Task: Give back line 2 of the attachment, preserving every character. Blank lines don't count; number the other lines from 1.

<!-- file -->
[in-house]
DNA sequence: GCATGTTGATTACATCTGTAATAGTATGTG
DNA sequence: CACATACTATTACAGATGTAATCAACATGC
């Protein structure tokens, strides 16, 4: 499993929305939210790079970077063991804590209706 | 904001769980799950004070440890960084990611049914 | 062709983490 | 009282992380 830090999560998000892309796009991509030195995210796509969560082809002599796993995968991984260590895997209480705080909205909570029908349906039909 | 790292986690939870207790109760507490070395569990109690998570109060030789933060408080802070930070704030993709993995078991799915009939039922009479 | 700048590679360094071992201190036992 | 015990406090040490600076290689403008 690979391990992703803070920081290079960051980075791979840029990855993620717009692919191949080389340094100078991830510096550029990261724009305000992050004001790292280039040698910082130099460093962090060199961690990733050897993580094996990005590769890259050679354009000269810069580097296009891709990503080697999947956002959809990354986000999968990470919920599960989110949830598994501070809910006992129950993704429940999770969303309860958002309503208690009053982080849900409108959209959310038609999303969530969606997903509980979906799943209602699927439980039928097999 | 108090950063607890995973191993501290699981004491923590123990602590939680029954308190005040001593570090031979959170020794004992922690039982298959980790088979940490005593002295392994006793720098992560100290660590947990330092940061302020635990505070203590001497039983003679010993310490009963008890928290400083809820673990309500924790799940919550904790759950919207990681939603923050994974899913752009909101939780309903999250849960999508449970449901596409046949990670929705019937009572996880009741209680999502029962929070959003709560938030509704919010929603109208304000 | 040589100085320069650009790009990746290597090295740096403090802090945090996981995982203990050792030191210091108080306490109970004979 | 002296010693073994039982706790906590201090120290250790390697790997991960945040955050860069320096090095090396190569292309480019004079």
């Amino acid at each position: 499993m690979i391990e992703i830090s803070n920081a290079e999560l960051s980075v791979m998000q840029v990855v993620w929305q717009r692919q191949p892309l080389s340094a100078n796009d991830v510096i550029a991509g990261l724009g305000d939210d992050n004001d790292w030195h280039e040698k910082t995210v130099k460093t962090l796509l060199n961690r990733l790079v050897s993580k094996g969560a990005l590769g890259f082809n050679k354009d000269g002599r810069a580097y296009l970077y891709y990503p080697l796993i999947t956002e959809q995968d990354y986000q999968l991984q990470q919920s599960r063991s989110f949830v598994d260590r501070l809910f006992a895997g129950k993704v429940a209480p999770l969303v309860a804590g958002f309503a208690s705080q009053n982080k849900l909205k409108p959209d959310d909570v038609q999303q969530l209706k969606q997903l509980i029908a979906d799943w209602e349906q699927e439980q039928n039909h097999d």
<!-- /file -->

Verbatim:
DNA sequence: GCATGTTGATTACATCTGTAATAGTATGTG